Monday, April 12, 2010
Are You Selling Your Birthright?
There is a story in the Bible about Esau: the eldest son who sold his birthright to his younger brother: Jacob. Birthright was the right given to the first born child whose mother was legally married, and was not a slave or concubine. It was for someone who normally would be the heir when his father passed away. The advantage was that he received a double portion of the property (Deut 21:7) and served as the family head (Gen 27:36). Women did not receive birthrights because families were patrilineal or considered paternally. Though the first born acquired the birthright status naturally by birth, it was also like a privilege that could be seized. That is why Reuben’s own was taken away from him. Why didn’t God give it to those after Reuben (Gen 25: 31-34)? Birthright could be taken away from you if you defiled it (I Chr 5:1). He defiled it by committing incest (Gen 49: 1-4). Their father bypassed them for lack of character and charisma (Gen 49:5-10). Instead, he gave it to Joseph his favorite son (gen 49:22-26). Birthrights could be exchanged between the heirs and those who coveted it. That is why it was possible for Esau to give it to Jacob for some bread and portage of lentils. Once exchanged, it could not be taken back. But here is the crux.
And Esau said unto his father, Hast thou but one blessing, my father? Bless me, even me also, O my father. And Esau lifted up his voice, and wept (Gen 27:38).
By selling that birthright, Esau showed he loved the world more than God; thereby making enmity with God, for the friend of the world is the enemy of God. That is why God hated Esau. Why could Isaac not take it back, or why couldn’t he give another one to Esau if he could not take it back? He could have given him another one if it was just a physical thing. It was also a spiritual thing. Blessings were spiritual words and words uttered are irretrievable. Balaam said “How shall I curse, whom God hath not cursed, or how shall I defy whom the LORD hath not defied” (Num 23:8)? Isaac represented God and once he had blessed him to inherit the birthright, he could not recover it because there could only be one family head at a time.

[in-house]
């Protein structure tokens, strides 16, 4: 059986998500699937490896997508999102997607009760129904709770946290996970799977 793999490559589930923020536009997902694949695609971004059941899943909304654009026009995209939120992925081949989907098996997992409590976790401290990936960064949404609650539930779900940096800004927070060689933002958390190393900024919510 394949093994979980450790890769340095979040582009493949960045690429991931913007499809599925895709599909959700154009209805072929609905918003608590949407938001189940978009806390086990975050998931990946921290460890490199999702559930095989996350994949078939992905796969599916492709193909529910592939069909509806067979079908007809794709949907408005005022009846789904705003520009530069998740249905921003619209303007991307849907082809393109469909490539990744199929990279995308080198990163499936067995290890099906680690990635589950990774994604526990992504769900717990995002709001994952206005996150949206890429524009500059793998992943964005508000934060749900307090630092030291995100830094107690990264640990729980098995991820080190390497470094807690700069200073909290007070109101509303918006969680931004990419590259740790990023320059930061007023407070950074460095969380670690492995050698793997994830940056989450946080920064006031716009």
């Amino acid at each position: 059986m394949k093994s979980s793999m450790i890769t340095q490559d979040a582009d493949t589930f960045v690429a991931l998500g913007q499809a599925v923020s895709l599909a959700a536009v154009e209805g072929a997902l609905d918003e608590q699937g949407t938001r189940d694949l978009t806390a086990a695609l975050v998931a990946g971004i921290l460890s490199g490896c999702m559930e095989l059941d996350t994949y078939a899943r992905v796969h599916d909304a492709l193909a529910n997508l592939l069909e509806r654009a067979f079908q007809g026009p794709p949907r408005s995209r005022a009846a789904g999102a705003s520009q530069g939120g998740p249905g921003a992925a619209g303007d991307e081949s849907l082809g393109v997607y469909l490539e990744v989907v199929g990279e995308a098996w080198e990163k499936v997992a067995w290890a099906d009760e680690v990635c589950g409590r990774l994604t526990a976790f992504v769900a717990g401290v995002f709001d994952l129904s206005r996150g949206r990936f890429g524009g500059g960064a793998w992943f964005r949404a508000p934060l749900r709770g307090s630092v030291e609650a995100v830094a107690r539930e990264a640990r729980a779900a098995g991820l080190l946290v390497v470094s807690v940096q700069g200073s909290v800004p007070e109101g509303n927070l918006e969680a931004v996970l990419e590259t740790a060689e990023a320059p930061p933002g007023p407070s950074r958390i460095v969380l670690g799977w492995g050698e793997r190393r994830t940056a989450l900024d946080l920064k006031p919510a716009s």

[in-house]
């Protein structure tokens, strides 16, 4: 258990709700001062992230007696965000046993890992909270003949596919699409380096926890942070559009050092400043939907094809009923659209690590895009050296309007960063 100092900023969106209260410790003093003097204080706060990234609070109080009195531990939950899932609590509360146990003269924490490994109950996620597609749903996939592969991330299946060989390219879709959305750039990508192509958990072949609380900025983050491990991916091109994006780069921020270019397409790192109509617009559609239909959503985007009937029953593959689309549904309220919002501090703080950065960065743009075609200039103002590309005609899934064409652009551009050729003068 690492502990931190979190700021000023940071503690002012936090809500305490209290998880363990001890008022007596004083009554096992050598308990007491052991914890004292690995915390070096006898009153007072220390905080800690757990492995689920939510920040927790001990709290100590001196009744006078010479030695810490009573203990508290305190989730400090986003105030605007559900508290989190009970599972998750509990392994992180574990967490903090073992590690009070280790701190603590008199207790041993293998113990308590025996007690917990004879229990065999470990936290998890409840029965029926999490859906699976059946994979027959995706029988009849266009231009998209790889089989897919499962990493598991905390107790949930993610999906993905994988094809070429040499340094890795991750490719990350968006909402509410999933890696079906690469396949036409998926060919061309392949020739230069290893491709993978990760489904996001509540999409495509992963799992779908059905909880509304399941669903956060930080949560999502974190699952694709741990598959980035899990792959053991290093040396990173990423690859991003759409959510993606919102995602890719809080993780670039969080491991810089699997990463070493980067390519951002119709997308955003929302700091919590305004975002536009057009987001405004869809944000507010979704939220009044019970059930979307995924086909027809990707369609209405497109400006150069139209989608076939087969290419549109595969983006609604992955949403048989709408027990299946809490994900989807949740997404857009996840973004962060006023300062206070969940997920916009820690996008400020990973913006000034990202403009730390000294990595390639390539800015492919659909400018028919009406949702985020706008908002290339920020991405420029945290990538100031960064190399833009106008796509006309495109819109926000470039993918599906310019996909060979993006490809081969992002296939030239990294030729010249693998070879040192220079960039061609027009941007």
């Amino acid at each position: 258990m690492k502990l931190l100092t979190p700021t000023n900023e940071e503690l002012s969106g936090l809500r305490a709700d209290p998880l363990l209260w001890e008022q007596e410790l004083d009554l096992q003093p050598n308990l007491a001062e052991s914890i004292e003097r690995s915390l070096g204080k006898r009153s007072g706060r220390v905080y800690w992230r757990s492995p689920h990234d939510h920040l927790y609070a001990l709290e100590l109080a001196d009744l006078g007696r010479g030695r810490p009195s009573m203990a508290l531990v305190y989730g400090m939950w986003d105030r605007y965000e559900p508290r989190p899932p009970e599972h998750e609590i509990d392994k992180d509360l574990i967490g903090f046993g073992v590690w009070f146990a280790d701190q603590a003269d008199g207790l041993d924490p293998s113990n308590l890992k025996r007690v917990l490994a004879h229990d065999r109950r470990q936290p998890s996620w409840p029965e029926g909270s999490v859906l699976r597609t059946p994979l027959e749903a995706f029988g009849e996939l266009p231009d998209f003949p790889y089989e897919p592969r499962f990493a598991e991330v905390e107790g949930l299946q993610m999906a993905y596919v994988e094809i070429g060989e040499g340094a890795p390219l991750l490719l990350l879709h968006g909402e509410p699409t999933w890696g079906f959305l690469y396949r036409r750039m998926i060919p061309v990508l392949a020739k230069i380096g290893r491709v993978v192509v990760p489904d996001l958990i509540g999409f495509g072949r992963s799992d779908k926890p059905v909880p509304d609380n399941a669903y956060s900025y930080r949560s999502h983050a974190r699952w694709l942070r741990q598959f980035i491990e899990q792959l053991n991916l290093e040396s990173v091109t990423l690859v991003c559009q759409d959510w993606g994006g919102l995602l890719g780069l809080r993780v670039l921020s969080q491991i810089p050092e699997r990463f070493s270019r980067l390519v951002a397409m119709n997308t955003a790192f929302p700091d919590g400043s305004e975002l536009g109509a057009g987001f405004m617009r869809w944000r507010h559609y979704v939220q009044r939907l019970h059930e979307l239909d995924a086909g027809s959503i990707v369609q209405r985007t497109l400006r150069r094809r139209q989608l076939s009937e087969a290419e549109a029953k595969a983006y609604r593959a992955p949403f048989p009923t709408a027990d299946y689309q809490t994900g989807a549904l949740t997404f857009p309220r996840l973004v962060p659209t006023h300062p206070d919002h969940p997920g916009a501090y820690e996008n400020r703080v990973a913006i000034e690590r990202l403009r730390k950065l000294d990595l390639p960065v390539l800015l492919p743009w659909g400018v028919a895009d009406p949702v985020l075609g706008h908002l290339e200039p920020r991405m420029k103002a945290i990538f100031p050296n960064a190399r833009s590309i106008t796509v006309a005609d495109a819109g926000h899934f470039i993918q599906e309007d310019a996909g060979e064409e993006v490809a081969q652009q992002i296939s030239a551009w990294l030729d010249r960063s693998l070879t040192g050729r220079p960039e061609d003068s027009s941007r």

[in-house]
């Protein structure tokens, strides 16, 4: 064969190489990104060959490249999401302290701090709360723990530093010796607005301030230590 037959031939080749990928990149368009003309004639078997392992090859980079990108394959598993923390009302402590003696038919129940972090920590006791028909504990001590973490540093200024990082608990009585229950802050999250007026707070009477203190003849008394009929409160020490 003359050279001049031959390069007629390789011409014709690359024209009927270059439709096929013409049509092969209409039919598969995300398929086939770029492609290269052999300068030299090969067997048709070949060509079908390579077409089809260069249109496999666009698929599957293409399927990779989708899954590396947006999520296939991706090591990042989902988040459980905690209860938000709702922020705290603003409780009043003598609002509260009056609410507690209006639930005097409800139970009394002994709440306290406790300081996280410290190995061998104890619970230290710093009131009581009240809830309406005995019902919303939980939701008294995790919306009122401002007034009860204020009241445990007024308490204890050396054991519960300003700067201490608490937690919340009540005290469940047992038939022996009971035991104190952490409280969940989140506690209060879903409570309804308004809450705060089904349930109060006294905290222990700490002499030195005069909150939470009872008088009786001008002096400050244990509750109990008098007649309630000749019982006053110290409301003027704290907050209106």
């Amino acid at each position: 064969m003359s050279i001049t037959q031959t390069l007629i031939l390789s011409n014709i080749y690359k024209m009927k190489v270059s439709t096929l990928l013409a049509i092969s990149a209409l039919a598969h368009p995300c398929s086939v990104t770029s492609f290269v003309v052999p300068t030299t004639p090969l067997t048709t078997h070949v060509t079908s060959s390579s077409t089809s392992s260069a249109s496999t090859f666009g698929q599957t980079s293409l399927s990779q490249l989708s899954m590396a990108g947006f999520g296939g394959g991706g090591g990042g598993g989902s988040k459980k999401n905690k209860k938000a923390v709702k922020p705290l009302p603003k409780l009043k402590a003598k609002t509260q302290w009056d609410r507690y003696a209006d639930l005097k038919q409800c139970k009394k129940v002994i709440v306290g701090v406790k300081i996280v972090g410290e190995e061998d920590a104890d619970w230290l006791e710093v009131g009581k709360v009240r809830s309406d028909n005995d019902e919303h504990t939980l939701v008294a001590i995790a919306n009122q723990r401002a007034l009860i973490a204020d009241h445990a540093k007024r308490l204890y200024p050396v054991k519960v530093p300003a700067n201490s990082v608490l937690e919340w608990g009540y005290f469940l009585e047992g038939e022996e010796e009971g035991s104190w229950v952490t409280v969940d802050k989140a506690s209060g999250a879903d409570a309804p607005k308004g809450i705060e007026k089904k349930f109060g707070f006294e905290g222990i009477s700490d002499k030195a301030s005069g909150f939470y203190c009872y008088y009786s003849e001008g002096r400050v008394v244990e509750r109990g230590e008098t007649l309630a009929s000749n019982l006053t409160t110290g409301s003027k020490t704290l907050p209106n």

The promise for him to be the heir was not through the law, but through the righteousness of faith since the just live by faith. Remember that "without faith it is impossible to please him: for he that cometh to God must believe that he is, and that he is a rewarder of them that diligently seek him." Esau did not have the faith that God will carry him through the hunger. Do you have faith that God will carry you through your situation?
It is the writer to the Hebrews (12:16-17) who gives us a clearer picture of its significance. This passage exposes to us that even repentance and forgivingness will not erase the consequences of certain sins or mistake that we do. Verse 16 explains that just for the moment or the desire to satisfy the immediate desires of the flesh, people like Esau overlook long term consequences. Take a look at unprotected sex or illicit sex as a whole. Just for the pleasure of the moment, many forgo their long term commitments and alliance and break the covenant of the marriage vows. That of Esau was the result of a bad decision, and there are consequences of certain bad decisions we must live with for life. He reacted to his immediate need not looking at the long term consequences.
Spiritually, Jesus is the firstborn, and he takes the inheritance. Then we as his brothers and sisters become the coheirs (Rom 8: 29; Col 1:17-19 Heb 1:2-6). I pray that the eyes of your understanding would be enlightened so that you may know the hope of His calling, and what the riches of the glory of His inheritance for the saints.
Until then, guard jealously your birthright.
Prince & PA Hamilton Ayuk
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